May 1st – or May Day – is the day that ushers in warmer weather, blooming flowers and trees, buzzing bees, and thoughts (and deeds) of love. People emerge from their homes ready to embrace the outdoors and shake off the gloom and chill of winter.
May Day has its origins, as most celebrations do, in Ancient Rome. The Roman festival of Flora was held from April 28th to May 3rd; Flora was the goddess of fruits and flowers. The festival spread within the Roman sphere of influence, with most European countries having some history of commemorating May Day. Maypoles have likely been in England since Hadrian, and most definitely since Elizabeth, as they were documented by historian John Stow. They were banned for a time, as was Christmas, under the Puritan zeal of Oliver Cromwell, but the Merry Monarch returned them in full glory in 1660. Huzzah!
The Maypole Dance grew from these May Day traditions. On May Day, a young tree was cut, then stuck in the ground near the village center. Early dances involved circles of people simply twirling around the pole. This later evolved into people festooning the tree with garlands and ribbons. Each person would hold the end of one ribbon, then dance around the pole and each other, weaving the ribbons together and plaiting them against the pole.
Maypole Dancing was once common around England, with many cities saving their pole from year to year. The tallest Maypole in England was said to have towered over 143 feet in London on The Strand in 1661. It stayed there until 1717, when it was purchased and removed by Sir Isaac Newton. Newton sent the Maypole to Wanstead Park in Essex as a gift to his friend, a Reverend Mr. Pound, where it was used as the support for the (then) largest telescope in Europe at 125 feet in length. The object hadn’t been in its new home for long before an enterprising author attached a poem telling the tale of the fair Maypole.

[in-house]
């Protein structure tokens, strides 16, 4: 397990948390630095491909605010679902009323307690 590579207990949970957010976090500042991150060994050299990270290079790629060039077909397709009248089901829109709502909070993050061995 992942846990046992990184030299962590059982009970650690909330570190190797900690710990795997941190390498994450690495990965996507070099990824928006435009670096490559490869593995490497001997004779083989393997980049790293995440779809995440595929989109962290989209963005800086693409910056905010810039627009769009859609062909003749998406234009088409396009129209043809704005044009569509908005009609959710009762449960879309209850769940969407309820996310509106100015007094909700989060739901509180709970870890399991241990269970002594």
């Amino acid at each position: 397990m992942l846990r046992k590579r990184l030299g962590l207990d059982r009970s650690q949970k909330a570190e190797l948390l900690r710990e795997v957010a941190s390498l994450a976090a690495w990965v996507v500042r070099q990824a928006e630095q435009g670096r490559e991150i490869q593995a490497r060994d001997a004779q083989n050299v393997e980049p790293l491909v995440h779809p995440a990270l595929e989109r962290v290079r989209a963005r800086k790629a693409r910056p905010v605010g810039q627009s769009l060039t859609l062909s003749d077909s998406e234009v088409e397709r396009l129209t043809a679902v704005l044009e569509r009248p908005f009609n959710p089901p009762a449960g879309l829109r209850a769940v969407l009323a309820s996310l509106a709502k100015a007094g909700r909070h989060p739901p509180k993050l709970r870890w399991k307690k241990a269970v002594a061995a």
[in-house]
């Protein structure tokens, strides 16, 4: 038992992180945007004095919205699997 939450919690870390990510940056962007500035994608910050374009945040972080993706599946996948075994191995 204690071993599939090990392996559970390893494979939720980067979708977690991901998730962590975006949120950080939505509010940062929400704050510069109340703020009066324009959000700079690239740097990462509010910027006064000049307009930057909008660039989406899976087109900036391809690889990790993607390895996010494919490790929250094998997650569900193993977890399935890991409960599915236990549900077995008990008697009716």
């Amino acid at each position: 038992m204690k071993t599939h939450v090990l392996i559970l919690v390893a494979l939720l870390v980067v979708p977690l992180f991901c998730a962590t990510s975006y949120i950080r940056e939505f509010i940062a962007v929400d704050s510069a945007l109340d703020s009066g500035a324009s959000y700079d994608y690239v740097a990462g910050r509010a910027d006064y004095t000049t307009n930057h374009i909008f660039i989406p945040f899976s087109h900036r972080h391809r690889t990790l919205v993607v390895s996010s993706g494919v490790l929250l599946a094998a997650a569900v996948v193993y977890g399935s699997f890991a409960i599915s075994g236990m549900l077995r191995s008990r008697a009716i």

“Once I adorned the Strand,
But now have found
My way to Pound
On Baron Newton’s land;
Where my aspiring head aloft is reared,
T’ observe the motions of th’ ethereal Lord.
Here sometimes raised a machine by my side,
Through which is seen the sparkling milky tide;
Here oft I’m scented with a balmy dew,
A pleasant blessing which the Strand ne’er knew.
There stood I only to receive abuse,
But here converted to a nobler use;
So that with me all passengers will say,
‘I’m better far than when the Pole of May.”
The Maypole was still common enough to be incorporated into Georgian street slang; hence, the word of the week.
Ale Post (noun)
- Slang term definition from the 1811 Dictionary of the Vulgar Tongue.
- Learn more about Maypole traditions at Project Britain: British Life and Culture and Historical Harmonies.
- Read the fascinating story surrounding Sir Isaac Newton and the relocation of The Strand Maypole at British History Online.
- For those discerning cartoon aficionados, you may recognize the meter of Come Lasses and Lads as the same tune Daffy Duck sings as Robin Hood while rounding up his Merry Men. Start your Monday with a smile and “trip along merrily.”